The International System of Units (SI) is structured based on the seven base units: the meter (m), the kilogram (kg), the second (s), the ampere (A), the kelvin (K), the mole (mol) and the candela (cd). These are clearly defined units for seven dimensionally independent quantities such as length, mass, time, electricity, thermodynamic temperature, amount of substance and luminous intensity. There are other units besides the base units, as shown in the figure below. They are called derived units, which are formed by a combination of the seven base units.
Measuring devices are calibrated by standards.
Those standards are, in turn, calibrated by standards with higher accuracy (lower uncertainty).
When you repeat this procedure over and over, you eventually end up to national standards.
When a measuring device is guaranteed to trace a calibration chain up to a national standard, you can say, "This device is traceable to the national standard".
The same applies to analytical apparatuses. When a reference material that is used to calibrate an analytical apparatus can climb up to a reference material acknowledged as a national standard at the end, the apparatus is considered to be traceable to the national standard.
In order to make all measuring devices and analytical apparatuses that we need traceable to national standards, all corresponding national standards must be developed.
NMIJ is making vigorous efforts in the development of national standards to meet this requirement.
In Japan, national standards are designated as primary measurement standards or primary reference materials by the Measurement Law, and each national standard is stipulated by government decrees from the Ministry of Economy, Trade and Industry.
To ensure traceability to national standards, it is essential to maintain the reliability of calibration, in which a standard device is calibrated by a higher standard device, between national measurements and ones used at various locations such as factories and research institutes.
In order to calibrate standard devices or to produce reference materials, specific skills and equipment are necessary, and also a quality system is essential to maintain such skills and equipment. Laboratories are accredited by the National Institute of Technology and Evaluation (NITE) when they meet such requirements and pass the examination conducted by NITE.
Standard devices carried by accredited laboratories are called secondary measurement standards, and calibrated by primary measurement standards (or primary sub-measurement standards).
Similarly, reference materials produced by them are called secondary reference materials, and calibrated by primary reference materials.
This system is called "the Japan Calibration Service System" (JCSS).
For further information, visit the JCSS web site.
"Traceability", derived from its adjective form "traceable", is assured when standards that calibrate measuring instruments are guaranteed to trace up to national standards. When traceability is assured, general users can have their measuring instruments calibrated by accredited laboratories without any concern about the calibration chain between national standards and their instruments.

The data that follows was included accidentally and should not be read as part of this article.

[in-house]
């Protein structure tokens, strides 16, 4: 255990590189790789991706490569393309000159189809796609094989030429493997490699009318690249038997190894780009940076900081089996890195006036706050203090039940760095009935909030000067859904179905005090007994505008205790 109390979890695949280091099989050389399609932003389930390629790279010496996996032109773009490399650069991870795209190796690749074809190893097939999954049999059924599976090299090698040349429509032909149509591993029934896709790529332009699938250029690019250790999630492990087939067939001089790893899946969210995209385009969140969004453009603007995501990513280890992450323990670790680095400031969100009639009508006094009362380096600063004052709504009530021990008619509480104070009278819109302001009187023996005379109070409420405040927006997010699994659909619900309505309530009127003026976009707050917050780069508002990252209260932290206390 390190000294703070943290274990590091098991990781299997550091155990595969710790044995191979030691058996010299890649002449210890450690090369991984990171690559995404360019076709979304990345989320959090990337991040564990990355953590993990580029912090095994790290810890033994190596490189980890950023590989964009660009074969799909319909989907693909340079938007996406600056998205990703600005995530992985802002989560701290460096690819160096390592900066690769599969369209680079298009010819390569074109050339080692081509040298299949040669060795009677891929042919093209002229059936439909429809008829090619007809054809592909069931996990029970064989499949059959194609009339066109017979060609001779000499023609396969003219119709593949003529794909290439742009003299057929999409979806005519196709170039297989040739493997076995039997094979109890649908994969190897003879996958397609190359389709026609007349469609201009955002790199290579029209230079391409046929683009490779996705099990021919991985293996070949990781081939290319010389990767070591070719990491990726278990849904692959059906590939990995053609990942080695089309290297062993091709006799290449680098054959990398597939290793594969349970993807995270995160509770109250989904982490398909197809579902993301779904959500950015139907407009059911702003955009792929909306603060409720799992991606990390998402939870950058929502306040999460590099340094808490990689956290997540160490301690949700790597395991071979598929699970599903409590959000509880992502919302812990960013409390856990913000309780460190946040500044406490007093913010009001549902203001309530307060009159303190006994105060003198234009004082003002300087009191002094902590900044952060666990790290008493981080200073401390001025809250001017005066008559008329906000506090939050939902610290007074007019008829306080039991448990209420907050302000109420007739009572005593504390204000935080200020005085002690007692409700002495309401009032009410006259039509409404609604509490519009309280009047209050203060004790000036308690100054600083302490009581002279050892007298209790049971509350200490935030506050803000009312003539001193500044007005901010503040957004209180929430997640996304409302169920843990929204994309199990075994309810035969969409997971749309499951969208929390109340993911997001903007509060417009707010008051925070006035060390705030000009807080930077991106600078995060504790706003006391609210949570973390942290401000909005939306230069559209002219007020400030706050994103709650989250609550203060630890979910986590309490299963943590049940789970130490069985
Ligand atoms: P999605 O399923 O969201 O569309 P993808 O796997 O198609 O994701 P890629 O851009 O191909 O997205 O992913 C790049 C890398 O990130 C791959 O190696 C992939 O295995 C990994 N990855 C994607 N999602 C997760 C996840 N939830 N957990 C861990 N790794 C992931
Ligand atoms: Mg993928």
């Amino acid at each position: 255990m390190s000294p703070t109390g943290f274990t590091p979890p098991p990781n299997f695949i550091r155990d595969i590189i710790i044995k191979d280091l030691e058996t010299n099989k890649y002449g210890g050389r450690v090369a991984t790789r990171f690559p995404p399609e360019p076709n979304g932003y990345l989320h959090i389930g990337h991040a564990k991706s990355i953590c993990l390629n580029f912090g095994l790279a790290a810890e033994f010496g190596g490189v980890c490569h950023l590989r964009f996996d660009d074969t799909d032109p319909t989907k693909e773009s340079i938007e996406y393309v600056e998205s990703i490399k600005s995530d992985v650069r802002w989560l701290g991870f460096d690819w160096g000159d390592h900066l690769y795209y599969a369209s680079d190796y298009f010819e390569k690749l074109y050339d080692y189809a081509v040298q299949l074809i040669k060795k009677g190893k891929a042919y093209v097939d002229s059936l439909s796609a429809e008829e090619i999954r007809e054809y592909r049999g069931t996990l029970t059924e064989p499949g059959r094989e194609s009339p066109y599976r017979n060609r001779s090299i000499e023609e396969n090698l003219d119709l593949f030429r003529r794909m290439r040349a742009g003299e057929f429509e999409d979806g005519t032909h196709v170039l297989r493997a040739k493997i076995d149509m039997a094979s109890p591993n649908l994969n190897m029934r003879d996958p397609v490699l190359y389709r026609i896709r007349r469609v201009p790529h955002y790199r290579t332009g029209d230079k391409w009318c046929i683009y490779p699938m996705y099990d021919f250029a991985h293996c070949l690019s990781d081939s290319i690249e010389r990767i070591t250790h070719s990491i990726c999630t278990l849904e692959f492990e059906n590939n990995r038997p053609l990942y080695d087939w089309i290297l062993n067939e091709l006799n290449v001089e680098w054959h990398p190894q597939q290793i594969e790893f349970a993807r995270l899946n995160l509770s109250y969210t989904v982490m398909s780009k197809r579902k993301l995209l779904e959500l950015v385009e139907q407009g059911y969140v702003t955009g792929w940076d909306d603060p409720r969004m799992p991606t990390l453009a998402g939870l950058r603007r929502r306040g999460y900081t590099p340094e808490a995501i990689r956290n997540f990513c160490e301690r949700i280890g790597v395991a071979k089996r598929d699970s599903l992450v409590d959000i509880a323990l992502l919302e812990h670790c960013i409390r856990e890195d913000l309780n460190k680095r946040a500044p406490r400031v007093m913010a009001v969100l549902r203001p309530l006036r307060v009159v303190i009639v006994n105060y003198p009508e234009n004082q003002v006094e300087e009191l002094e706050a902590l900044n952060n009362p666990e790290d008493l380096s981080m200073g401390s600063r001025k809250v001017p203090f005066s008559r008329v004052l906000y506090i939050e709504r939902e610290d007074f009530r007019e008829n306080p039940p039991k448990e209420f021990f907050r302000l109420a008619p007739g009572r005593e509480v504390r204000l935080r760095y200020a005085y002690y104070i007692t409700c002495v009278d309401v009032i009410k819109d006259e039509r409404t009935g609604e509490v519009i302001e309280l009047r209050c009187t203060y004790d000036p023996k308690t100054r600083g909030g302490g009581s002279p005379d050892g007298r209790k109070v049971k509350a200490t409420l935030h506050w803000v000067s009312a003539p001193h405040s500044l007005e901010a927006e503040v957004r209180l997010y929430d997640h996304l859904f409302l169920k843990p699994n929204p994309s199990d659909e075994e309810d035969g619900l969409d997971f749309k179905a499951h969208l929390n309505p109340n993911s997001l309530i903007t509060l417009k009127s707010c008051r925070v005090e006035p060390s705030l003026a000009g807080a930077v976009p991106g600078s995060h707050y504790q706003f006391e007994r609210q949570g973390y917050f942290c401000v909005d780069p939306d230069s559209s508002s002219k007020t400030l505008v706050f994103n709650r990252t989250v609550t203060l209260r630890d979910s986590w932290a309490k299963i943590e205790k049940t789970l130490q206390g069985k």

The world's first launch of an artificial satellite by the then Soviet Union brought a tremendous shock to the United States.
This incident was named "the Sputnik Shock," the expression that is still used until the present. After the Sputnik Shock, the United States designed a carefully planned space program and immediately started to execute it, determined to outstrip the Soviet Union in the field of space.
The plan included the reliability assurance of measuring instruments and scientific data.
All measuring instruments were required to be traceable to then NBS, which is now called NIST; Data centers for each scientific field were established for the evaluation and distribution of various scientific data.
The present organizations do not necessarily share the original purposes, goals and scientific fields in the past, but the conviction still remains unchanged.
"Uncertainty" is a newly developed scale to convey the reliability of measurement data and has been used since 1990s. In the past, the concepts of "error" or "accuracy" were used to express the reliability of measurement. However, the practical application of these concepts widely varied, depending on the fields of technology and countries. Thus, the International Committee of Weights and Measures (CIPM) took the initiative in developing an integrated method for evaluating and describing the reliability of measurement data. The collaborated efforts resulted in a 1993 guide book co-published by the seven main international organizations of metrology --- "the Guide to the Expression of Uncertainty in Measurement." This guide book is often called "GUM" taking initial letters from the original title.
GUM defines "uncertainty" as a mean to express the degree of ambiguity in our knowledge gained by measurement and explains the detailed procedures of quantitative evaluation. An uncertainty value is based on two different ways of evaluation. The Type A evaluation uses the conventional statistical analysis of the standard deviation. The Type B evaluation uses the estimation of a value comparable to the standard deviation from a variety of information other than measurement data. The results from those two types of evaluation are then put together to get a combined uncertainty.
"Uncertainty" is now used in various technical and academic documents in which the reliability of measurement data play a significant role. The evaluation of uncertainty is an imperative requirement for standard specifications such as ISO 9000 (for quality systems) and ISO 17025 (for general requirements on the capability of calibration and testing laboratories).